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Chocolate oranges, Great Repeal Bill and Euratom

Thanks so much to everyone who has been getting in touch to offer your time and expertise at Best for Britain HQ. It’s wonderful to see so much enthusiasm for our campaign — your support gives us confidence that, together, we can move the dial and stop Theresa May’s Brexit madness.

 Today is an important step in that process. The “Great Repeal Bill” provides the first opportunity for MPs from both sides of the house to challenge May’s Brexit plans. The Bill will incorporate over 20,000 EU laws into UK law. It will also grant ministers “Henry VIII powers” to escape parliamentary scrutiny and rush through Brexit on their own terms. Labour is already threatening to vote against the bill. If Labour, the Lib Dems, Greens and the SNP vote against the Bill, all it would take are 7 rebel Tories and the Bill is history.

 The cracks in the government’s Brexit strategy are getting bigger. Yesterday, the UK’s public spending watchdog criticised the government’s chaotic approach to leaving the EU, which is at risk of falling apart like “a chocolate orange”. Billions of pounds of public money are being needlessly thrown away. They say the negotiations in Brussels have all the makings of a “horror movie”. We couldn’t agree more — you can read their damning verdict in full here.

 Other recent developments include the government’s decision to leave the European Atomic Energy Community (Euratom), which spells disaster for nuclear power facilities in Britain. Leading scientists say it will also limit access to medical treatments and equipment for critically ill cancer patients. May’s government is hellbent on a Hard Brexit without a second thought for industry and science — we must not turn our backs on them, even if our government has.

 In parliament, we’re supporting a new cross-party group of pro-EU MPs who are working together to defeat an Extreme Brexit. Like us, the group want “the best possible deal for Britain”: one that “requires MPs to be players, not just spectators, in the Brexit process.” Debate around Brexit is changing and our politicians are beginning to listen to their voters — they are realising that it doesn’t have to be this way. Find out more about the group here. We are also working with other MPs across Parliament – we don’t belong to any sub-group and will continue to work with any group that wants to challenge Brexit. 

 The election showed that nothing is decided. We are as committed as ever to a deal that is best for the NHS, for the environment and for people’s livelihoods — we believe that no Brexit is better than a bad Brexit, and with your support, we will fight for that option to stay on the table.

Let’s keep pushing for change – we’re getting there.

By Atalandi Dixon

[First published 13th July 2017]

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Tell us what you think of the Bung Parliament!

Public service announcement: The Bung Parliament is officially happening.

Theresa May has pulled out all the stops to ensure her Conservative government can continue its rule. The DUP asked her for the world and she didn’t disappoint. Now with Northern Ireland £1billion richer – that’s £540 per head – many questions have emerged about the potential of reciprocity of May’s generosity to England, Wales and Scotland. However, May’s not so keen on spending public money unless it’s to benefit her, so we shall see.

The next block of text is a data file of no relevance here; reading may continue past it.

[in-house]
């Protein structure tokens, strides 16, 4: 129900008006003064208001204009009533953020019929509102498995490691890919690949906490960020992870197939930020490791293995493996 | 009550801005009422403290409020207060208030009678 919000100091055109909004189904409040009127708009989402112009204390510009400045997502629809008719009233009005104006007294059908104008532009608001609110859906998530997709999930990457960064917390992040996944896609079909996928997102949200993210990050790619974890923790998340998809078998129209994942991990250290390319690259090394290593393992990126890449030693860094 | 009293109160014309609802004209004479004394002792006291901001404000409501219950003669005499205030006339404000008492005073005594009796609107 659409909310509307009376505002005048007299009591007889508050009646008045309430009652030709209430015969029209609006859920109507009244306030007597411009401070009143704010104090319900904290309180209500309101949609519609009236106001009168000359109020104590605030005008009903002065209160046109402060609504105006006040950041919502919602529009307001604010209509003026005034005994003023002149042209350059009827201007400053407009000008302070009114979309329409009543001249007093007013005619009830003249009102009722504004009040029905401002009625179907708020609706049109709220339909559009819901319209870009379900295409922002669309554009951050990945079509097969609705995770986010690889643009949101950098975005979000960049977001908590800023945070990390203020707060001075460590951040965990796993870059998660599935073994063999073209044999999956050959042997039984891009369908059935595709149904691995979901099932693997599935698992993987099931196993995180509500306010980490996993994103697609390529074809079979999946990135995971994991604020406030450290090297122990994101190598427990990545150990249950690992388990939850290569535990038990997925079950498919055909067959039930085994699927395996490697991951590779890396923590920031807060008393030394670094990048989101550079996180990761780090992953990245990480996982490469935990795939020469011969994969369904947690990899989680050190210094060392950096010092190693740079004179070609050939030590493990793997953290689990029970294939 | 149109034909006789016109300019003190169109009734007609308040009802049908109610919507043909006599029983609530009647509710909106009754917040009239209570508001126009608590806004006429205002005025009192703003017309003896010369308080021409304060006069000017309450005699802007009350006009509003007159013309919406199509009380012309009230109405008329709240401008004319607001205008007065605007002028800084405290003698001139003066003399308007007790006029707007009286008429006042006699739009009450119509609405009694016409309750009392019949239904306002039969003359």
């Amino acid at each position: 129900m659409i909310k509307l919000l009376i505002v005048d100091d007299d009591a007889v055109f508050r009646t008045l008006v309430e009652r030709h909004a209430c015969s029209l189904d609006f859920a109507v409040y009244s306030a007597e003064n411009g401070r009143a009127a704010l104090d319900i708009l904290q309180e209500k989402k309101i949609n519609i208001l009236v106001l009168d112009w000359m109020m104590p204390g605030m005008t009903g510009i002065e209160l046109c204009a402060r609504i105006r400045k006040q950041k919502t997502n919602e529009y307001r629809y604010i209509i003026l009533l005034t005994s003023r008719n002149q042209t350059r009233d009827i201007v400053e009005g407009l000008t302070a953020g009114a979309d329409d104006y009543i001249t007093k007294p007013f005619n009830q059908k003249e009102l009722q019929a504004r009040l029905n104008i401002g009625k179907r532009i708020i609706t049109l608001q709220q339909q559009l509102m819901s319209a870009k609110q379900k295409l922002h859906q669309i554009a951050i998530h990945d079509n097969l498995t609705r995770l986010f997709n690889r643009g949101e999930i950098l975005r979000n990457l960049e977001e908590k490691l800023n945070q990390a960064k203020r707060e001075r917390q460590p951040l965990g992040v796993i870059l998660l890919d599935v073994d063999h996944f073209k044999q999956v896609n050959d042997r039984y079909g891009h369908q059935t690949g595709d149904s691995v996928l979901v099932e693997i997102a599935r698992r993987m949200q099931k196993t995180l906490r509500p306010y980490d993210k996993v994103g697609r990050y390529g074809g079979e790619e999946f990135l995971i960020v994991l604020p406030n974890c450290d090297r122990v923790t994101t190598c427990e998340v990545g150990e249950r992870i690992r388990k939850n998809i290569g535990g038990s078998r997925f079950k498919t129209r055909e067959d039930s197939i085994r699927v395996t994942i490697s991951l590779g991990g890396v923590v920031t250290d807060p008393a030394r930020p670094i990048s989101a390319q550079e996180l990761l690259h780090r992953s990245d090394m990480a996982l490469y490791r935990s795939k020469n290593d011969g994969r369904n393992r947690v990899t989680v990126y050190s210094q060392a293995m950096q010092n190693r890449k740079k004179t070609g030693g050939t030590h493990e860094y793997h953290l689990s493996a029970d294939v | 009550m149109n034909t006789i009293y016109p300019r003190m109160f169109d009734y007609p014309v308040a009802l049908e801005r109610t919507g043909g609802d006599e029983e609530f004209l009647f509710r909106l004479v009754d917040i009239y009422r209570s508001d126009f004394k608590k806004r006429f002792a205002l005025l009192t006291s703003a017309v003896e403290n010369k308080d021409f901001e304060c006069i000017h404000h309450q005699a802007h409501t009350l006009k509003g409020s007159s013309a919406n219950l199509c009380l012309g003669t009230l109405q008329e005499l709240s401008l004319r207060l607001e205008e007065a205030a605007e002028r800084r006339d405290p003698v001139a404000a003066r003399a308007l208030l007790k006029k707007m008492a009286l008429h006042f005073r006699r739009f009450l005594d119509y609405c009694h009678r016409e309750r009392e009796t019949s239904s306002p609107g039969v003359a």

The other hot topic of the week was Theresa May’s self-proclaimed “generous offer” to EU citizens living in the UK. With the government’s proposal, EU citizens stand to lose key freedom of movement rights, their ability to reunify with their families and, despite May promising not to do this, EU citizens remain “bargaining chips” in the negotiations. 

We are really keen to hear some first hard reactions to this not so “generous offer”. If you are an EU citizen currently living in the UK we want to hear from you! We would love you to do a short 20 second video with your initial reactions and feelings about May’s proposal. Post them on twitter @bestforbritain or email them to info@bestforbritain.org and we will share them on social media. People must know policies are not abstract, they affect real lives. 

Last week, we asked you to get in touch if you were interested in campaigning locally. The response has been fantastic! I have spent this week starting to get in touch with some of you and doing a bit of a fact-finding mission about the state of play in your areas. If you have signed up and haven’t heard from me yet, expect me to be in touch soon.

By Atalandi Dixon

[First published 29th June 2017]

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Looking forward through the chaos….

Today marks a year since the referendum. A lot has happened in the last year, some alright and some not so good…

The pound has fallen, inflation has boomed, Brexit has gone from soft to hard to extreme to utter chaos, we’ve had two Prime Ministers and an election! What a busy year!  

Anyhow, the year since the referendum has not passed unnoticed. People have made it very clear they are not prepared to accept this chaotic, secretive and destructive path Theresa May is taking us down.